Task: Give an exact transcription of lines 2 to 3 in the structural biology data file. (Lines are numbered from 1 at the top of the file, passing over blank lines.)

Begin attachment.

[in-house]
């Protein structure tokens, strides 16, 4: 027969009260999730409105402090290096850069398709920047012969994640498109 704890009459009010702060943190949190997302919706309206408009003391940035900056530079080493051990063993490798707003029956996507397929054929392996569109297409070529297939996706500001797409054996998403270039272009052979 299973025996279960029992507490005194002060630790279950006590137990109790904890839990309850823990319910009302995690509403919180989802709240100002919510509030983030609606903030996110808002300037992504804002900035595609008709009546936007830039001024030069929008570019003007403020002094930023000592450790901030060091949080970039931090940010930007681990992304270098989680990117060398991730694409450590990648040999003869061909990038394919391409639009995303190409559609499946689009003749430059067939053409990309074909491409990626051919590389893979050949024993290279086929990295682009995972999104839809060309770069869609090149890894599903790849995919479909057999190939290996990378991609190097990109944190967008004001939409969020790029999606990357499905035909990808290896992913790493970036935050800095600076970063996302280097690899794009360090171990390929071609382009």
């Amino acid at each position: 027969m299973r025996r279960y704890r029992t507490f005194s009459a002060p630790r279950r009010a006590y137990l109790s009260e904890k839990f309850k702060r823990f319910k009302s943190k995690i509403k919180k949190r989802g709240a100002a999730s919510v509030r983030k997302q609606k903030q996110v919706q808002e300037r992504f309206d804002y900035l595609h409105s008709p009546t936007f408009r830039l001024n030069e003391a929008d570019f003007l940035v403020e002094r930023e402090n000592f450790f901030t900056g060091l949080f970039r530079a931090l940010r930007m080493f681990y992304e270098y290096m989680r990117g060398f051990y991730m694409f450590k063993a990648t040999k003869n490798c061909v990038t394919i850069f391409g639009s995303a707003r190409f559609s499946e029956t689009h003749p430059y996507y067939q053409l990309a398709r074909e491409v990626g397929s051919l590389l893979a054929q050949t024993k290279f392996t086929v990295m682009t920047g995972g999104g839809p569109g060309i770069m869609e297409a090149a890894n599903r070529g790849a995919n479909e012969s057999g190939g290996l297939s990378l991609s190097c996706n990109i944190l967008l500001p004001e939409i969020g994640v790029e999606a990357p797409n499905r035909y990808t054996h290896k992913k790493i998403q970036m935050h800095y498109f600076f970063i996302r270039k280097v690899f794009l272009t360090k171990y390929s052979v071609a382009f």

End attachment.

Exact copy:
């Protein structure tokens, strides 16, 4: 027969009260999730409105402090290096850069398709920047012969994640498109 704890009459009010702060943190949190997302919706309206408009003391940035900056530079080493051990063993490798707003029956996507397929054929392996569109297409070529297939996706500001797409054996998403270039272009052979 299973025996279960029992507490005194002060630790279950006590137990109790904890839990309850823990319910009302995690509403919180989802709240100002919510509030983030609606903030996110808002300037992504804002900035595609008709009546936007830039001024030069929008570019003007403020002094930023000592450790901030060091949080970039931090940010930007681990992304270098989680990117060398991730694409450590990648040999003869061909990038394919391409639009995303190409559609499946689009003749430059067939053409990309074909491409990626051919590389893979050949024993290279086929990295682009995972999104839809060309770069869609090149890894599903790849995919479909057999190939290996990378991609190097990109944190967008004001939409969020790029999606990357499905035909990808290896992913790493970036935050800095600076970063996302280097690899794009360090171990390929071609382009």
């Amino acid at each position: 027969m299973r025996r279960y704890r029992t507490f005194s009459a002060p630790r279950r009010a006590y137990l109790s009260e904890k839990f309850k702060r823990f319910k009302s943190k995690i509403k919180k949190r989802g709240a100002a999730s919510v509030r983030k997302q609606k903030q996110v919706q808002e300037r992504f309206d804002y900035l595609h409105s008709p009546t936007f408009r830039l001024n030069e003391a929008d570019f003007l940035v403020e002094r930023e402090n000592f450790f901030t900056g060091l949080f970039r530079a931090l940010r930007m080493f681990y992304e270098y290096m989680r990117g060398f051990y991730m694409f450590k063993a990648t040999k003869n490798c061909v990038t394919i850069f391409g639009s995303a707003r190409f559609s499946e029956t689009h003749p430059y996507y067939q053409l990309a398709r074909e491409v990626g397929s051919l590389l893979a054929q050949t024993k290279f392996t086929v990295m682009t920047g995972g999104g839809p569109g060309i770069m869609e297409a090149a890894n599903r070529g790849a995919n479909e012969s057999g190939g290996l297939s990378l991609s190097c996706n990109i944190l967008l500001p004001e939409i969020g994640v790029e999606a990357p797409n499905r035909y990808t054996h290896k992913k790493i998403q970036m935050h800095y498109f600076f970063i996302r270039k280097v690899f794009l272009t360090k171990y390929s052979v071609a382009f």